Cec Purves

From Wikipedia, the free encyclopedia
Cec Purves
30th Mayor of Edmonton
In office
October 19, 1977 – October 17, 1983
Preceded byTerry Cavanagh
Succeeded byLaurence Decore
Alderman on the Edmonton City Council (Ward 2)
In office
October 13, 1971 – October 16, 1974
Serving with Alex Fallow, David Ward
Preceded byNew district
Succeeded byLaurence Decore, Olivia Butti, David Leadbeater
Alderman on the Edmonton City Council (at large)
In office
October 19, 1966 – October 13, 1971
Personal details
Born (1933-10-18) October 18, 1933 (age 90)
Edmonton, Alberta
Political partyBetter Civic Government Committee, Independent
SpouseClare Heller
ChildrenFour daughters

Cecil John Harry "Cec" Purves (born October 18, 1933) is a politician in Alberta, Canada, who served as mayor of Edmonton.[1]

Early life[edit]

Purves was born in Edmonton on October 18, 1933. He grew up in the city's Calder, Pigeon Lake, Norwood, Riverdale, and Lavigne (now known as Skunk Hollow) areas and went to Victoria High School and Strathcona High School. Purves graduated in 1950. On December 29, 1956 he married Clare Heller, with whom he have four daughters, Cindy, Corinne, Caroline and Catherine.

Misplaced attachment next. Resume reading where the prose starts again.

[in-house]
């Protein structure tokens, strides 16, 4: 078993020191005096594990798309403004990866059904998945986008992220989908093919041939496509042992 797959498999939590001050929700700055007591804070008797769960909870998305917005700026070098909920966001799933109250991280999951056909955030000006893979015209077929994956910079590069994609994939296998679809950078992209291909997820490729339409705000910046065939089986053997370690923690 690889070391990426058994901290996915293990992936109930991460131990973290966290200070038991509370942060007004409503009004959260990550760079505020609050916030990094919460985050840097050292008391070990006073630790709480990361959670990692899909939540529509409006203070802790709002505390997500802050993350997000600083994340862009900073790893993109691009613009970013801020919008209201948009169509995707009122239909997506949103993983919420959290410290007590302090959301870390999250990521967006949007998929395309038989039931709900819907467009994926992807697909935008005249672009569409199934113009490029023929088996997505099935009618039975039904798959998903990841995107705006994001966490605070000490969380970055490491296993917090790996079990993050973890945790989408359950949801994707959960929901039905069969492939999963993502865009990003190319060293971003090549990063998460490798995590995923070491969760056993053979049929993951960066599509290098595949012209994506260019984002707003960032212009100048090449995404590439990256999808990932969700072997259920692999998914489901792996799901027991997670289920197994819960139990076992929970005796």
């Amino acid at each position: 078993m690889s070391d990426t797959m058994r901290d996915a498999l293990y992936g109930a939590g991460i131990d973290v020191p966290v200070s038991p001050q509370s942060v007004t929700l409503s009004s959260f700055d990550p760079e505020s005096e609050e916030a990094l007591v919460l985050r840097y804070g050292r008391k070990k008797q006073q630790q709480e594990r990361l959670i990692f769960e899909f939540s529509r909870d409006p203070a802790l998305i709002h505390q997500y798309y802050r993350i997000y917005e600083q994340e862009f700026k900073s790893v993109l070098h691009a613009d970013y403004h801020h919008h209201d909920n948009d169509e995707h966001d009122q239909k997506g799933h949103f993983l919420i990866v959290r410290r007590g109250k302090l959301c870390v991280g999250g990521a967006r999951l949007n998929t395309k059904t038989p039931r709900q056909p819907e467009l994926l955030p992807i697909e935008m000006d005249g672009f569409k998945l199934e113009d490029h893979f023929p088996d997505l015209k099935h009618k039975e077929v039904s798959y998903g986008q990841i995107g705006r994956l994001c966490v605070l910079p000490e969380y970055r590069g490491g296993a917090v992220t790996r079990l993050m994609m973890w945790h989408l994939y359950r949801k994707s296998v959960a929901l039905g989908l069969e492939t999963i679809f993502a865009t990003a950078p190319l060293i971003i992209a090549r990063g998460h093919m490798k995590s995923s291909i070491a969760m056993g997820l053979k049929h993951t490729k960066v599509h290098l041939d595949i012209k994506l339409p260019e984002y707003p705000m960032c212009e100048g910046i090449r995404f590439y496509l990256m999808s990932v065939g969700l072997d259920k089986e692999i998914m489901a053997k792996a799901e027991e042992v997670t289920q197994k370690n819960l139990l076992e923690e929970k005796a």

He worked for the Dominion Bank from 1950 until 1959, and worked for his family's upholstering firm, Apex Auto Upholstering, from 1959 until 1988.

Purves is a member of the Church of Jesus Christ of Latter-day Saints.[2] Purves was a convert to the Church. Purves has served as a bishop in the Church and was the first Edmonton-born man to serve as a bishop in the Church in Edmonton.[3]

Political career[edit]

Purves' first bid for political office took place during the 1964 municipal election, when he ran unsuccessfully for Protestant school trustee. He finished eleventh of twenty-one candidates; the top seven were elected.